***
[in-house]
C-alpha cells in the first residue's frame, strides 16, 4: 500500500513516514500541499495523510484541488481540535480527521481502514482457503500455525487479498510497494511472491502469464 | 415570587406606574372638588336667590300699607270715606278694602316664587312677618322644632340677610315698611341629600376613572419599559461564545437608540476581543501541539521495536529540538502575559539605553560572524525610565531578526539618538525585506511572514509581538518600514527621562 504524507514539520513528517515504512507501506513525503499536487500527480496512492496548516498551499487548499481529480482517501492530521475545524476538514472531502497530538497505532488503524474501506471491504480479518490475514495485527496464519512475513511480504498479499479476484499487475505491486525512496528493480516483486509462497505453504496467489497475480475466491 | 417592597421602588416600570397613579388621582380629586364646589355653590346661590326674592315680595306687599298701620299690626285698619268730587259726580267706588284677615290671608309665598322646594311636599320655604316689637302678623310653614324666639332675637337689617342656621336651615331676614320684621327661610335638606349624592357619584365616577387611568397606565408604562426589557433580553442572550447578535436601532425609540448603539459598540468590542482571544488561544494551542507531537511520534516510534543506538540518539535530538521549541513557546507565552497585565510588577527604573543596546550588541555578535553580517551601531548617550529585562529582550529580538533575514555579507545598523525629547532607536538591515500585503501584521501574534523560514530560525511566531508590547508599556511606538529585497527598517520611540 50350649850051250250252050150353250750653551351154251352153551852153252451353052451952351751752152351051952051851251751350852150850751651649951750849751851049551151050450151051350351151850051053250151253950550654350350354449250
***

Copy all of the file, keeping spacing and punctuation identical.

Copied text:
[in-house]
C-alpha cells in the first residue's frame, strides 16, 4: 500500500513516514500541499495523510484541488481540535480527521481502514482457503500455525487479498510497494511472491502469464 | 415570587406606574372638588336667590300699607270715606278694602316664587312677618322644632340677610315698611341629600376613572419599559461564545437608540476581543501541539521495536529540538502575559539605553560572524525610565531578526539618538525585506511572514509581538518600514527621562 504524507514539520513528517515504512507501506513525503499536487500527480496512492496548516498551499487548499481529480482517501492530521475545524476538514472531502497530538497505532488503524474501506471491504480479518490475514495485527496464519512475513511480504498479499479476484499487475505491486525512496528493480516483486509462497505453504496467489497475480475466491 | 417592597421602588416600570397613579388621582380629586364646589355653590346661590326674592315680595306687599298701620299690626285698619268730587259726580267706588284677615290671608309665598322646594311636599320655604316689637302678623310653614324666639332675637337689617342656621336651615331676614320684621327661610335638606349624592357619584365616577387611568397606565408604562426589557433580553442572550447578535436601532425609540448603539459598540468590542482571544488561544494551542507531537511520534516510534543506538540518539535530538521549541513557546507565552497585565510588577527604573543596546550588541555578535553580517551601531548617550529585562529582550529580538533575514555579507545598523525629547532607536538591515500585503501584521501574534523560514530560525511566531508590547508599556511606538529585497527598517520611540 50350649850051250250252050150353250750653551351154251352153551852153252451353052451952351751752152351051952051851251751350852150850751651649951750849751851049551151050450151051350351151850051053250151253950550654350350354449250